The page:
On May 5, 2015, New Hampshire Fiscal Policy Institute Executive Director Jeff McLynch provided the following testimony regarding the FY 2016-2017 state budget at a public hearing held before the Senate Finance Committee.
Testimony of Jeff McLynch,
Executive Director, New Hampshire Fiscal Policy Institute,
Before the Senate Finance Committee
Regarding the FY 2016-2017 Budget
May 5, 2015
Chairwoman Forrester, Members of the Committee, thank you for the opportunity to appear before you today.
For the record, my name is Jeff McLynch and I am the Executive Director of the New Hampshire Fiscal Policy Institute. NHFPI is an independent, nonpartisan, nonprofit organization dedicated to exploring, developing, and promoting public policies that foster economic opportunity and prosperity for all New Hampshire residents, with an emphasis on low- and moderate-income families and individuals.
I want to thank you as well for your willingness to listen the views of your fellow citizens and your constituents as you go about the difficult task of crafting the state’s budget for the next two years. In that vein, I would like to express two concerns about the version of the budget that the Senate may produce, one pertaining to a set of provisions currently lacking from the document that you received from the other body and another regarding changes that could be added to that document.
First, as you know, the New Hampshire Health Protection Program, which you and your Senate colleagues were instrumental in creating last year, currently allows New Hampshire to leverage federal funds to provide affordable health insurance coverage to low-income Granite Staters. More than 35,000 people have already enrolled in the program, which, in turn, will bring more than $200 million in federal funds into the state’s economy this fiscal year alone. Information presented by the Department of Health and Human Services in March indicates that the flow of federal funds could swell to more than $400 million annually or in excess of $800 million in the FY 2016-17 biennium.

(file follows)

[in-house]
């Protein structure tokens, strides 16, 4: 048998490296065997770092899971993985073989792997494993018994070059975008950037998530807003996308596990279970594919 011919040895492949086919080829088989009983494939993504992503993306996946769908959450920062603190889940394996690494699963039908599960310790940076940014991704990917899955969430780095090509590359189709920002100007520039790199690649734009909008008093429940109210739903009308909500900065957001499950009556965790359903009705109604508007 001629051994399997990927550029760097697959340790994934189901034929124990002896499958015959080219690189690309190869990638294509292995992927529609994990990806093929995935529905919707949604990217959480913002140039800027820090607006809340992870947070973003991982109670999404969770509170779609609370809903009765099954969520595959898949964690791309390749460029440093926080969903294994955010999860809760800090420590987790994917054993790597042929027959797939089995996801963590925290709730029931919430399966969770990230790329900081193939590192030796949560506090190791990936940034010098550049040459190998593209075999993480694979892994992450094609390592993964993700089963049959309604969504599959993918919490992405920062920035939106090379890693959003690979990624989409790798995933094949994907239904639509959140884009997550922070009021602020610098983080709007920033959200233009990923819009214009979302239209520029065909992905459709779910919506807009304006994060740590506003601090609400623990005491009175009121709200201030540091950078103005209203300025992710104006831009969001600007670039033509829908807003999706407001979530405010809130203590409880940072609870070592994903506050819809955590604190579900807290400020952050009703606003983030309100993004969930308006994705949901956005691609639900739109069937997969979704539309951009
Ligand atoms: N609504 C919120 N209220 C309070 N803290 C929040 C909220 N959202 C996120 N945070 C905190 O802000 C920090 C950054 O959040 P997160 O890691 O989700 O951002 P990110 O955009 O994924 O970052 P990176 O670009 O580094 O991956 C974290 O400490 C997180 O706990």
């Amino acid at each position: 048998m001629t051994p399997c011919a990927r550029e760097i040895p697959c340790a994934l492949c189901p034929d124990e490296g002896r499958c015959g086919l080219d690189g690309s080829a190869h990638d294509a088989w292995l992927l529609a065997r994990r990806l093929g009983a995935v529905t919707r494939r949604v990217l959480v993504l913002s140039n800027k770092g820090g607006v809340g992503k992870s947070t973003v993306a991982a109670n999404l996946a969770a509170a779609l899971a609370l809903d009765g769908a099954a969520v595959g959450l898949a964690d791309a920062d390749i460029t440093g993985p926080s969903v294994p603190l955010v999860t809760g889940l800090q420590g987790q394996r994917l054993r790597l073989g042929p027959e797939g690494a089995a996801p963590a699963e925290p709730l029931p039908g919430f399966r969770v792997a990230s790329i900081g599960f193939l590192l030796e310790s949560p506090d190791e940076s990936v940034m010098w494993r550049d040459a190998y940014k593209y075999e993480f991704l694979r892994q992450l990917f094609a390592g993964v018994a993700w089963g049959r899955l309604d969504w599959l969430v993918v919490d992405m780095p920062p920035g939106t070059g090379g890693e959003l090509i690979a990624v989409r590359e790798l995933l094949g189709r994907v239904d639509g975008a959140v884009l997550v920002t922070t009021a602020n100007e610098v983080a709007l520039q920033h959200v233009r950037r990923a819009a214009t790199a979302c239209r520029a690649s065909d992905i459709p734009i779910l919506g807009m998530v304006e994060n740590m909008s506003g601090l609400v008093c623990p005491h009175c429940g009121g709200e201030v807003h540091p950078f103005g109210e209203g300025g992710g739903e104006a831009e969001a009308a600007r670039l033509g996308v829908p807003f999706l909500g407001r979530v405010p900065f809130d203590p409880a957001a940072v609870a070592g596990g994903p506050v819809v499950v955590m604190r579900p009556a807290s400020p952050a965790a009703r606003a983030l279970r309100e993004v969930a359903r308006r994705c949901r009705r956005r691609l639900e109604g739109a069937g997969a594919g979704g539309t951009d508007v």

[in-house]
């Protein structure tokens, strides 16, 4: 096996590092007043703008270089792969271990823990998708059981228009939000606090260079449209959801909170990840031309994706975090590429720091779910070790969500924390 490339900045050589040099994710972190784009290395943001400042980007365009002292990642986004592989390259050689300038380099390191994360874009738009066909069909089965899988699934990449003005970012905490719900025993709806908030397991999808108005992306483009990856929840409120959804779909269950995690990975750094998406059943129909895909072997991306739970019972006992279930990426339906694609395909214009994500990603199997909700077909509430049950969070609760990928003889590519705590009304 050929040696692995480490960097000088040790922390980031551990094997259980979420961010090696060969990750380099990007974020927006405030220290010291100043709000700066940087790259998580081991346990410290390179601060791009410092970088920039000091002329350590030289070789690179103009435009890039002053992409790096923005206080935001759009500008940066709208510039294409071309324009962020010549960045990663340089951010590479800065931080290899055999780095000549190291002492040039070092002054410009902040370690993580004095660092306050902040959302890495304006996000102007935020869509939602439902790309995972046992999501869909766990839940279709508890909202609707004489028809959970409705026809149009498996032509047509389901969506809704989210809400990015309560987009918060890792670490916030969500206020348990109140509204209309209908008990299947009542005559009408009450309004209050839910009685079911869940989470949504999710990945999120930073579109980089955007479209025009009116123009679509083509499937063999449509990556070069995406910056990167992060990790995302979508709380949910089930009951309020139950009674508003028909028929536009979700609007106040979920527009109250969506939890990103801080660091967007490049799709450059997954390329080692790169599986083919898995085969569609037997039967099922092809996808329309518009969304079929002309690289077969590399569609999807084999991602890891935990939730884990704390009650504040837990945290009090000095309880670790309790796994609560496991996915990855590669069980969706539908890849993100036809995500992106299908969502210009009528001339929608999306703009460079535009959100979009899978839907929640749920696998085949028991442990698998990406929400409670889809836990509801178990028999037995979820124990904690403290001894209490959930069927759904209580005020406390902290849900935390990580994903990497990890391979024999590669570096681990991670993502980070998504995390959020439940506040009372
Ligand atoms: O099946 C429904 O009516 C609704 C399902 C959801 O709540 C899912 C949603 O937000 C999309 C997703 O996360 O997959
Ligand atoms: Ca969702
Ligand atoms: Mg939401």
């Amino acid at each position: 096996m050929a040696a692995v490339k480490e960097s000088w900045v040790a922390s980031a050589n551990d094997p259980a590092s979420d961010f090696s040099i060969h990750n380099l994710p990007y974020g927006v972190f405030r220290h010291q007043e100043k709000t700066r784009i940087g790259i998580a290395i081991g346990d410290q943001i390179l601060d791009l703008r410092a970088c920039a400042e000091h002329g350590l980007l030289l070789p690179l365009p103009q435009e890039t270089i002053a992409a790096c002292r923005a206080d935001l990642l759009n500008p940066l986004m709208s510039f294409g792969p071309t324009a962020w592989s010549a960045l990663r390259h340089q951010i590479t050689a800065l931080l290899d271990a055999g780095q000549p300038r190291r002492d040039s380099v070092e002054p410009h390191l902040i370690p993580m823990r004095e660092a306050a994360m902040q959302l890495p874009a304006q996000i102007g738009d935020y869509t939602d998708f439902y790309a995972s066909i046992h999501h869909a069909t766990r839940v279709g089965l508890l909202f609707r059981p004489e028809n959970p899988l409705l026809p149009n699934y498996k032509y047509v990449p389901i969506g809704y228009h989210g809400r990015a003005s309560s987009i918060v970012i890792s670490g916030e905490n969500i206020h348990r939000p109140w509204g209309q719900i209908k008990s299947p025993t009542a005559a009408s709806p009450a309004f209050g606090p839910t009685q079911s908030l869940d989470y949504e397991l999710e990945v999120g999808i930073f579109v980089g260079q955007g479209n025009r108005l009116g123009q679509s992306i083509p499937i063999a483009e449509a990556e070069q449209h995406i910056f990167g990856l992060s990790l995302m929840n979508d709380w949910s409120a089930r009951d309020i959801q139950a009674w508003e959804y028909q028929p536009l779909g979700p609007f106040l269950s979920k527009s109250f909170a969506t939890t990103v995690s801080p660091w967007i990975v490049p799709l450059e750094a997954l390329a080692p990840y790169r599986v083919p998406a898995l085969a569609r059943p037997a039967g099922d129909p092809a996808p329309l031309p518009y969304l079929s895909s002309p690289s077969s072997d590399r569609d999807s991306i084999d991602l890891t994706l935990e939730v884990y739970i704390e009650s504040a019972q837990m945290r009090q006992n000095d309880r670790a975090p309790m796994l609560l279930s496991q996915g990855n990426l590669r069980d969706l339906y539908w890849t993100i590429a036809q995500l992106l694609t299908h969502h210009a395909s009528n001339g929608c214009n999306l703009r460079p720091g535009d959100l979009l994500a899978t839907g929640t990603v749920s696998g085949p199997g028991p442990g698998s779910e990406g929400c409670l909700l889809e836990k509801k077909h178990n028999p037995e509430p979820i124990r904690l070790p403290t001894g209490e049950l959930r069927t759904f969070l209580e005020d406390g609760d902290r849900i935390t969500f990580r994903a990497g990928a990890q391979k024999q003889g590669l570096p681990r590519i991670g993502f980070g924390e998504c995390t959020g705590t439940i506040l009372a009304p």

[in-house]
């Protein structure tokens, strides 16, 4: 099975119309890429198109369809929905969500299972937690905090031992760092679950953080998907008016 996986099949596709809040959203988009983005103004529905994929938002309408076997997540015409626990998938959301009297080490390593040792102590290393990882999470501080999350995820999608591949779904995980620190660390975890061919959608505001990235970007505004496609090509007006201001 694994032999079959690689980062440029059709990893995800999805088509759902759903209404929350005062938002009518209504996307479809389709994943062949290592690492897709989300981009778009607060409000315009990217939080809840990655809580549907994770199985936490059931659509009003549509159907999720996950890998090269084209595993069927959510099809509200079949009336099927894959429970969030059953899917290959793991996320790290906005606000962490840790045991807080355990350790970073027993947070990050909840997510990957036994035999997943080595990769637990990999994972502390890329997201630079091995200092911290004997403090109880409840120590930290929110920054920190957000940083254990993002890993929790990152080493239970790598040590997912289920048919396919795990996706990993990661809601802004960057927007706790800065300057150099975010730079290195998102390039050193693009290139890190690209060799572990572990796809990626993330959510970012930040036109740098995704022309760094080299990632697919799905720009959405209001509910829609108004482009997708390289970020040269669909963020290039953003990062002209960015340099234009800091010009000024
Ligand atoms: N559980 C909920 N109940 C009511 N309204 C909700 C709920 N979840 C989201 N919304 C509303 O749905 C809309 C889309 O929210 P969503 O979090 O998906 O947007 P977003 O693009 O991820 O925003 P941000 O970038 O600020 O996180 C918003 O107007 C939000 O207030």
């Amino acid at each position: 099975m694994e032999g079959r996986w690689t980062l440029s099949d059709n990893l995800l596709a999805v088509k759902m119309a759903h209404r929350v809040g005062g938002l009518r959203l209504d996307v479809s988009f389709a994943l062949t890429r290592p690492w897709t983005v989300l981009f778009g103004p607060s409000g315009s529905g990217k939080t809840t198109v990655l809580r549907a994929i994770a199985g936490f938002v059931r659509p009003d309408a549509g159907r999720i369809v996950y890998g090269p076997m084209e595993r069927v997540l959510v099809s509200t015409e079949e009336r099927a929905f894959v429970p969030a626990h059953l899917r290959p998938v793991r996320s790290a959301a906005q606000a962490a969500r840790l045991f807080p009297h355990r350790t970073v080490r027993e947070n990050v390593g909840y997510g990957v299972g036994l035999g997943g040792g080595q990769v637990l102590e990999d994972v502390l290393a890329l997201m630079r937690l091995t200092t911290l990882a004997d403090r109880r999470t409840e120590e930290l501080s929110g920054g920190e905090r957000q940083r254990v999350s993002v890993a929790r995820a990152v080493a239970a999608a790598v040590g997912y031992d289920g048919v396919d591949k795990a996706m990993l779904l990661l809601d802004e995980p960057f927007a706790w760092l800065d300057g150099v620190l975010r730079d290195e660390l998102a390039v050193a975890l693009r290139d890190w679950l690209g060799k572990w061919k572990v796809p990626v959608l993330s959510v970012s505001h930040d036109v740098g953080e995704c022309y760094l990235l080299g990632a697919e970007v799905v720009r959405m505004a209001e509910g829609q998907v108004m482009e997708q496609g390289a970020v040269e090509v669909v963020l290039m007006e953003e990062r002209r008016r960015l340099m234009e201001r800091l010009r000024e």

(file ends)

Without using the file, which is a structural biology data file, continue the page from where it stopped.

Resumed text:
Moreover, data compiled by the New Hampshire Hospital Association suggest that the Health Protection Program may already be yielding the kinds of benefits expected of it at the time it was established. More specifically, a survey of the Association’s membership reveals that, while overall inpatient admissions, emergency room visits, and outpatient services have been roughly stable between 2013 and 2014, there have been substantial declines in these areas among the uninsured, thus reducing the amount of uncompensated care local hospitals have had to provide.
Nevertheless, as the Committee is also no doubt aware, the Health Protection Program is presently scheduled to expire at the end of 2016. The budget proposal put forward by Governor Hassan in February would have removed that expiration date and made the program permanent, while also preserving important safeguards that would terminate the program in the event that federal matching percentages (which will range between 95 and 90 percent over the next several years) should fall below the levels now stipulated in law. The House of Representatives, in passing its version of the budget on April 1, rejected the Governor’s recommendations and would allow the program to end in 19 months’ time.